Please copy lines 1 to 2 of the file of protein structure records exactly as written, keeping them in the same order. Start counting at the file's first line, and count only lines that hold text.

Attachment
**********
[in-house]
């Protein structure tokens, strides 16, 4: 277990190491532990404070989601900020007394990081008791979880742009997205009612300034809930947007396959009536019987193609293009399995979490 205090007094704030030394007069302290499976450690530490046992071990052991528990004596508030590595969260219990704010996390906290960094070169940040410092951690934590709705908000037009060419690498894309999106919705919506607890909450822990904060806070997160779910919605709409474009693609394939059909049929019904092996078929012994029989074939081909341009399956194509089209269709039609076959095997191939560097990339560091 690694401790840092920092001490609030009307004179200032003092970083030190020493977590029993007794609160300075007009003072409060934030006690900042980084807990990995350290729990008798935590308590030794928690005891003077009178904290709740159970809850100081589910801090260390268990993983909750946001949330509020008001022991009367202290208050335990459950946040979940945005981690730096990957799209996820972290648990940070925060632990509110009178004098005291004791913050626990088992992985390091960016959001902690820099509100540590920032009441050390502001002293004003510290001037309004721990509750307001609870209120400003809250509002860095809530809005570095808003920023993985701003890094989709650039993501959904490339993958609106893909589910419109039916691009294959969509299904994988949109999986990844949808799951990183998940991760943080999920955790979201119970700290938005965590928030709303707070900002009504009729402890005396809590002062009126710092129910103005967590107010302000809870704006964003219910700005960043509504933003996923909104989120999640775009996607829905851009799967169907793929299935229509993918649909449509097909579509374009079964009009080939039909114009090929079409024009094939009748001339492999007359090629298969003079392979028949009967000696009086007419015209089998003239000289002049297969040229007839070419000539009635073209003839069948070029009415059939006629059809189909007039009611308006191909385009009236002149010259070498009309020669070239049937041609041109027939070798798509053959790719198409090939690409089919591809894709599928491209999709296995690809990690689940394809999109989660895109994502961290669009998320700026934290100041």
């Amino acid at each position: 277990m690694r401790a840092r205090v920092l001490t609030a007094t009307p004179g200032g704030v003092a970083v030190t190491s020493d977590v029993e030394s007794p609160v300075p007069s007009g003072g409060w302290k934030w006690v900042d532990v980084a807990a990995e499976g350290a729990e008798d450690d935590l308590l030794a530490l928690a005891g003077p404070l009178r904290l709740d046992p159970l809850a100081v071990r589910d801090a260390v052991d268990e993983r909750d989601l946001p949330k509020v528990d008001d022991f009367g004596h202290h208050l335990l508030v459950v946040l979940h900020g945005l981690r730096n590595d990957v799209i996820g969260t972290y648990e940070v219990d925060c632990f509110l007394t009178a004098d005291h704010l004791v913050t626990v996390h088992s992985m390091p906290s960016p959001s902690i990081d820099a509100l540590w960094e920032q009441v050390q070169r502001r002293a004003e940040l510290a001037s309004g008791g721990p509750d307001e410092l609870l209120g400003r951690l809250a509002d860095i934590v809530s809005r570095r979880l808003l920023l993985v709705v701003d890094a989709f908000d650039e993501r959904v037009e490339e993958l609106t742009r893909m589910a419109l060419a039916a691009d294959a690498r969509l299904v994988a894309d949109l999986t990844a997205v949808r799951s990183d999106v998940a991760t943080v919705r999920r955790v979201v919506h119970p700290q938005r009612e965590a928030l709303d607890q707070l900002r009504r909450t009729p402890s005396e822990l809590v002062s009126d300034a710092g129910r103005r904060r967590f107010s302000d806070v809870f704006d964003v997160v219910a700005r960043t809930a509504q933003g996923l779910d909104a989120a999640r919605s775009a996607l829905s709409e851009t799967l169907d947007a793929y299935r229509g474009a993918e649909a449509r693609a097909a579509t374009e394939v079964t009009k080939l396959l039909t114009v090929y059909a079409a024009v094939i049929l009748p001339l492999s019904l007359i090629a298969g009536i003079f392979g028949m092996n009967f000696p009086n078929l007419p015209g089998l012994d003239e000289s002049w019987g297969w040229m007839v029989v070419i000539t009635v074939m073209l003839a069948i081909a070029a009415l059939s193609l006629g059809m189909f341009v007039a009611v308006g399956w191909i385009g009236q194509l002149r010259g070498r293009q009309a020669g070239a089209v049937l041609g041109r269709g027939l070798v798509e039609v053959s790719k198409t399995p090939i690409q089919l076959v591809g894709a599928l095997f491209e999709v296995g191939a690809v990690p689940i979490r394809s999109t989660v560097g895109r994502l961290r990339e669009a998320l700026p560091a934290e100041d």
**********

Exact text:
[in-house]
């Protein structure tokens, strides 16, 4: 277990190491532990404070989601900020007394990081008791979880742009997205009612300034809930947007396959009536019987193609293009399995979490 205090007094704030030394007069302290499976450690530490046992071990052991528990004596508030590595969260219990704010996390906290960094070169940040410092951690934590709705908000037009060419690498894309999106919705919506607890909450822990904060806070997160779910919605709409474009693609394939059909049929019904092996078929012994029989074939081909341009399956194509089209269709039609076959095997191939560097990339560091 690694401790840092920092001490609030009307004179200032003092970083030190020493977590029993007794609160300075007009003072409060934030006690900042980084807990990995350290729990008798935590308590030794928690005891003077009178904290709740159970809850100081589910801090260390268990993983909750946001949330509020008001022991009367202290208050335990459950946040979940945005981690730096990957799209996820972290648990940070925060632990509110009178004098005291004791913050626990088992992985390091960016959001902690820099509100540590920032009441050390502001002293004003510290001037309004721990509750307001609870209120400003809250509002860095809530809005570095808003920023993985701003890094989709650039993501959904490339993958609106893909589910419109039916691009294959969509299904994988949109999986990844949808799951990183998940991760943080999920955790979201119970700290938005965590928030709303707070900002009504009729402890005396809590002062009126710092129910103005967590107010302000809870704006964003219910700005960043509504933003996923909104989120999640775009996607829905851009799967169907793929299935229509993918649909449509097909579509374009079964009009080939039909114009090929079409024009094939009748001339492999007359090629298969003079392979028949009967000696009086007419015209089998003239000289002049297969040229007839070419000539009635073209003839069948070029009415059939006629059809189909007039009611308006191909385009009236002149010259070498009309020669070239049937041609041109027939070798798509053959790719198409090939690409089919591809894709599928491209999709296995690809990690689940394809999109989660895109994502961290669009998320700026934290100041």